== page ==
Girardeau's "voluntary associations"

Discussion in 'Church Office' started by BGF, May 5, 2018.

Thread Status:
Not open for further replies.
  1. BGF

    BGF Puritan Board Sophomore

    This morning I was reading J.L. Girardeau’s 1881 article in The Southern Presbyterian Review, The Importance of the Office of Deacon. It’s a fantastic article and very helpful, though there are references that appear to be contemporary issues in his day that I am unfamiliar with. For example, Girardeau writes of the duty of the deacons to collect money for church purposes. He then mentions voluntary associations of church members involved in the efforts to collect money “for the purpose of assisting in the pecuniary support of ecclesiastical enterprises and institutions”. He then states this:

    This prompts me to ask four questions.

    1. What were the “current events” Girardeau refers to?
    2. Is his principle sound?
    3. Are there modern examples of associations that violate Girardeau’s principle? Which ones?
    4. What is the church’s duty toward these associations?

    Edit: Here's the link to the full article.
    http://pcahistory.org/HCLibrary/periodicals/spr/v32/32-1-1.pdf
     
    Last edited: May 5, 2018
  2. Contra_Mundum

    Contra_Mundum Pilgrim, Alien, Stranger Staff Member

    1. He might be lamenting the church's low estate, and that in a socially degraded society, an impoverished society, many fresh needs arisen. Recall how the South--even Charleston in particular--was devastated by the war (1861-65) barely a decade-and-a-half earlier, and then again by Reconstruction (which was just post-war inflictions, not magnanimity from the North).

    Thus, it stands to reason that go-getters, people with aims (and resources); and thinking the churchmen don't see, or are too busy with other problems; or else the organizers don't want to cede control of some fix they have in mind, and the resources involved, to a different group of men (I.e. deacons)--those are some instances and events that could give rise to the "voluntary societies" and expedient means contemplated.

    Some of these could be a good and reasonable response to the great needs seen around them. But--and this speaks to 2.--Girardeau is surely correct to note that there are potential problems with some, or possibly even a great many of these enterprises, when they are further and further disconnected from the church-institution. That is, when they actually usurp church function, draw away its resources, and even posture as "the church" doing missions, but are not actually connected to its governance, oversight, and discipline.

    3. There are some para-church agencies in our own time that posit themselves variously as indispensable to the church, as superior to the church (for some self-styled mission), as vital to Christians' well-being or happiness, to social good, and such. Those tend to have cross-denominational appeal, advertising in many "ecclesiastical markets" for a share of resources.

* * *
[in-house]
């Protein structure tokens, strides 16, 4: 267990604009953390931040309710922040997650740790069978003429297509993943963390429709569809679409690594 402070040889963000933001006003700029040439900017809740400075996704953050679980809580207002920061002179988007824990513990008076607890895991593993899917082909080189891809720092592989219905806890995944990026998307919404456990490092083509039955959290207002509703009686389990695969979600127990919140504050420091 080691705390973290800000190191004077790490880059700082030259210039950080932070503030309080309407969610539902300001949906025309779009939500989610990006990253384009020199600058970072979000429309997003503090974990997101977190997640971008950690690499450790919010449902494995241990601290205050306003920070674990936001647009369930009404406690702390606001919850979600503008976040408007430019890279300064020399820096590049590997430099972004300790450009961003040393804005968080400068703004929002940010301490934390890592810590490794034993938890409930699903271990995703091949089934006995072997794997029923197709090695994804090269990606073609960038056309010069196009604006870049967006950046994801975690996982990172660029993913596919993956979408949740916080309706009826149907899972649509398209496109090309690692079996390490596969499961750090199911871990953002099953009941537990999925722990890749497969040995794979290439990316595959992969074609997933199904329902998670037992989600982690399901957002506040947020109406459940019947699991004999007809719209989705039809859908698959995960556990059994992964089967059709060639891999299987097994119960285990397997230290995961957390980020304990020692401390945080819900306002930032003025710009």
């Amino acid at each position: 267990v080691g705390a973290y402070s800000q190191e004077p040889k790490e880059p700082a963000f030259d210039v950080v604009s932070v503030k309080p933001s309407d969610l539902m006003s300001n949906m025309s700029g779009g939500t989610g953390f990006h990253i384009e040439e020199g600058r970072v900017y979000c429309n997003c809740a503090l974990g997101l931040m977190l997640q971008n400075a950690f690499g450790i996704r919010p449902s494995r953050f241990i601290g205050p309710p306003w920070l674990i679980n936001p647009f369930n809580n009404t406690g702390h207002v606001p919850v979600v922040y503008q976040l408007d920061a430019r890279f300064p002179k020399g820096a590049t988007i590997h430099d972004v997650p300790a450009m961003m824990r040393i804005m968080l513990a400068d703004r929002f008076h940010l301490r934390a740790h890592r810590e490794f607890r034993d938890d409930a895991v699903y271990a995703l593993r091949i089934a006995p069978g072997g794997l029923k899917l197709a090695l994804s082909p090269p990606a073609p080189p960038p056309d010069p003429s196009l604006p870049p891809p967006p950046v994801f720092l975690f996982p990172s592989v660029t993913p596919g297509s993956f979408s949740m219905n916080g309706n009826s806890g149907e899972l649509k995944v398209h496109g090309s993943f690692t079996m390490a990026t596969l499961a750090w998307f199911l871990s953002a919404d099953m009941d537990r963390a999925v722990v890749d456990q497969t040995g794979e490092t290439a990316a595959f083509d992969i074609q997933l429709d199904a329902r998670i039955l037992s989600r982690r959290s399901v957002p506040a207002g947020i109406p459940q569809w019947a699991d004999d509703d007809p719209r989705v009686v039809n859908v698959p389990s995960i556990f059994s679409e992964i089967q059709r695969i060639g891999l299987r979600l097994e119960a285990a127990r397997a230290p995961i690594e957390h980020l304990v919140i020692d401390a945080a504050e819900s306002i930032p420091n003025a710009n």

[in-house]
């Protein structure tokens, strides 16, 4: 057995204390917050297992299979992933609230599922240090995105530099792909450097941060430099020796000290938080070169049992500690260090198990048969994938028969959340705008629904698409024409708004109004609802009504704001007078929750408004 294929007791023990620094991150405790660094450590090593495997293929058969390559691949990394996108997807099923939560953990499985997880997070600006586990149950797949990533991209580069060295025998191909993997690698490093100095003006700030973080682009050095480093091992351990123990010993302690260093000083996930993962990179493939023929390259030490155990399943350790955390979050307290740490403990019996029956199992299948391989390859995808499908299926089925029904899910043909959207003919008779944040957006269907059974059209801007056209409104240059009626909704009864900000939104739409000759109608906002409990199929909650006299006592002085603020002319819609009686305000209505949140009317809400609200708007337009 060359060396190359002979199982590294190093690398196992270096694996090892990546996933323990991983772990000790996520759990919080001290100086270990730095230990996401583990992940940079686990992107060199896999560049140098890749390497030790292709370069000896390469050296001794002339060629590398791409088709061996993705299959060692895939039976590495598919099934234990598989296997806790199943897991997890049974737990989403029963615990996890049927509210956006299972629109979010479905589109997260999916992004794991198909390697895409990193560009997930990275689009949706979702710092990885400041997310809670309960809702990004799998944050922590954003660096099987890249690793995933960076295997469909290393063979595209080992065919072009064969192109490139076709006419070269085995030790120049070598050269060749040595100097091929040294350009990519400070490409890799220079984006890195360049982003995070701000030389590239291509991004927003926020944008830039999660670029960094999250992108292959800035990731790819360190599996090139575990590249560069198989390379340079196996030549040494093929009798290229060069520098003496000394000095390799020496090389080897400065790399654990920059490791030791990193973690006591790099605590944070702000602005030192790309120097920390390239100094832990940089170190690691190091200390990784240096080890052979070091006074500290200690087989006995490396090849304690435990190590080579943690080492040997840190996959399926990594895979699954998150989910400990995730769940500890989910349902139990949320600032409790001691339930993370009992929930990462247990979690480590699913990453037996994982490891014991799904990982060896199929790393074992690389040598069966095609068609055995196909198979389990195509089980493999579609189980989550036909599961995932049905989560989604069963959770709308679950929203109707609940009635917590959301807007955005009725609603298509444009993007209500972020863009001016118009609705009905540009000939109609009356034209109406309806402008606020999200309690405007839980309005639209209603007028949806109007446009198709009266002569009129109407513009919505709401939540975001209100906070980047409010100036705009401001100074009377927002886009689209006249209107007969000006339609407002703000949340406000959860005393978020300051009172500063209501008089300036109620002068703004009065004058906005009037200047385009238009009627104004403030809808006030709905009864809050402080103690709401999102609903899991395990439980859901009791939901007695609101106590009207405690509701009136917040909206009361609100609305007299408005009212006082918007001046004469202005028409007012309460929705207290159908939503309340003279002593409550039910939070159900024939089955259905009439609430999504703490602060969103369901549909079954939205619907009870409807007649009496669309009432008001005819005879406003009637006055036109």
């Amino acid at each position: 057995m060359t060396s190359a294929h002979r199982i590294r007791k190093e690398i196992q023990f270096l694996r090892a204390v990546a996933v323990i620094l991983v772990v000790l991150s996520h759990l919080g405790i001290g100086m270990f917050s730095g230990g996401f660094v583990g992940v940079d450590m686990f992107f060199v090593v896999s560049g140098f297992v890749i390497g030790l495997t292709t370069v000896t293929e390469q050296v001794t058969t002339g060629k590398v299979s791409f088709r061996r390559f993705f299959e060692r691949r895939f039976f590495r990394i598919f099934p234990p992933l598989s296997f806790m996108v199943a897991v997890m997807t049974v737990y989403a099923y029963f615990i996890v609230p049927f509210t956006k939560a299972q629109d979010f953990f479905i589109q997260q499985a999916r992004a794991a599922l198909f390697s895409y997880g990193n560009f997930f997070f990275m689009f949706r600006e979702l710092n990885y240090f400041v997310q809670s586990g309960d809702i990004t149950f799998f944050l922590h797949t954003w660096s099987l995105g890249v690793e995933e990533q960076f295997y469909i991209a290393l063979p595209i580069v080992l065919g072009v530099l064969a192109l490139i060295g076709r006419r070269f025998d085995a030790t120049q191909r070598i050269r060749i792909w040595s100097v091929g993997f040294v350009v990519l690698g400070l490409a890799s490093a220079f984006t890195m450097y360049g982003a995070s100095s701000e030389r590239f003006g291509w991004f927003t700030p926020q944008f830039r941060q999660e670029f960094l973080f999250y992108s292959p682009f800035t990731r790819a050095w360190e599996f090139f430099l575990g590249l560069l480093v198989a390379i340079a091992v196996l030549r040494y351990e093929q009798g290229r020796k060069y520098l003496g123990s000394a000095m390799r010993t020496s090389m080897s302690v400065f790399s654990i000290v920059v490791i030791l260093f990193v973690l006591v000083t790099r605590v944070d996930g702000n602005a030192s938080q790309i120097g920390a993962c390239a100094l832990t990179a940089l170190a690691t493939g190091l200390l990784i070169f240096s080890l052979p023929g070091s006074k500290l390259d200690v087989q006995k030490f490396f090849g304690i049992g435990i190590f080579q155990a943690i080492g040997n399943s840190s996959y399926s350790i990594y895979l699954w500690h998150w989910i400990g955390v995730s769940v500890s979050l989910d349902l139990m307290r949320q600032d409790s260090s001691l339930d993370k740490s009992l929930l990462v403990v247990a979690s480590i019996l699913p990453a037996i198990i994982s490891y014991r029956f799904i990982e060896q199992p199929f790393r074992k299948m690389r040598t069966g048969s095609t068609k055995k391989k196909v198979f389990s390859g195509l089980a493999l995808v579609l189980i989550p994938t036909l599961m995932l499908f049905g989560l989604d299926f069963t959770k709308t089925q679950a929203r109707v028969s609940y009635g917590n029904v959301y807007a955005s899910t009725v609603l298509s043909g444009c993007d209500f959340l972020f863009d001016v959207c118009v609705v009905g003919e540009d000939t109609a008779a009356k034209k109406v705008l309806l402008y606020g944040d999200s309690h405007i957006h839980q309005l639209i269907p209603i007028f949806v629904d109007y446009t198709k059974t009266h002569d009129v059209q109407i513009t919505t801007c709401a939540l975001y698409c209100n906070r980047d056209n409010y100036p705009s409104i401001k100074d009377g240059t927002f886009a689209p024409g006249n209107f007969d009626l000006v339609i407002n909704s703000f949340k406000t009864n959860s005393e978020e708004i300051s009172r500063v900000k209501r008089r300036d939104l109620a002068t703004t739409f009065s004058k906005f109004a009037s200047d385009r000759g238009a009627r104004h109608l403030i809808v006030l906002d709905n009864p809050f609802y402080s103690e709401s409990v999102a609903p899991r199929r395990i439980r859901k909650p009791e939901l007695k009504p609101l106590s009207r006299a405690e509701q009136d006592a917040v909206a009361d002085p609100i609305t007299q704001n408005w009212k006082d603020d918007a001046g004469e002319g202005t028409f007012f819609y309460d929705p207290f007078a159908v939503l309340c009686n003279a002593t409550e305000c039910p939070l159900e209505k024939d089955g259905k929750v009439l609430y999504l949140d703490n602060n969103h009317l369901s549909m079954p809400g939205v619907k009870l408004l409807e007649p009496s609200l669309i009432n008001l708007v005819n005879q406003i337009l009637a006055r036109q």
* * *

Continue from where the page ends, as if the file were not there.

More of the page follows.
But one might also find, in a large-enough congregation or denomination, a focused appeal by an internal group. We have to be careful to evaluate all such associations case-by-case, looking at their stated aims, their doctrinal basis, etc. The organization in the old PCUS, Concerned Presbyterians, drew together like-minded people interested in the liberal drift of that church. Publications, meetings, organization always costs something; so should people send money to them? How much? Does their local congregation need that money? Does the denomination deserve that/some/any support?

    Girardeau's big concerns look as though they have to do with moving mercy-ministry out from under the church's umbrella. "Progressive" mindset tends to favor the putative efficiencies and management skill of central control. Several soup-kitchens in a small city is "frittering away" possibilities; so let all the churches (of whatever doctrines) just give their soup-kitchen $$$ to this doctrinally minimalist crew, and they will run one big operation, and each church can send their volunteers along.

    That kind of sales-pitch sounds really good to plenty of religious types. They tell themselves that efficiency is the highest (practical) good, because now the $$$ saved can be used to make other services broader or more efficient. Maybe the town didn't need the six soup-kitchens they had. But, maybe each of those churches needed to have its own anyway. The second possibility isn't much considered.

    4. Just one man's opinion: but the church doesn't owe the para-church anything. They are voluntary, and the church may need to guide its members in finding out what is the real deal with some of them. If there is a national or international organization with a slick marketing campaign, alarmist letter-writing, CEOs and board members living lavishly, all on the tithes of lots of grandmas' meager SS checks, the church should be warning people about that.

    Then, maybe one of several organizations out there trying to put Bibles in the hands of millions of people (presently without) are doing a praiseworthy, and $$$-worthy service. The church can take up special offerings for the organizations and missions that they believe in. I don't think they should tell people not to give as their conscience directs; but they do have an obligation to help their member's consciences, to give advice, and to warn.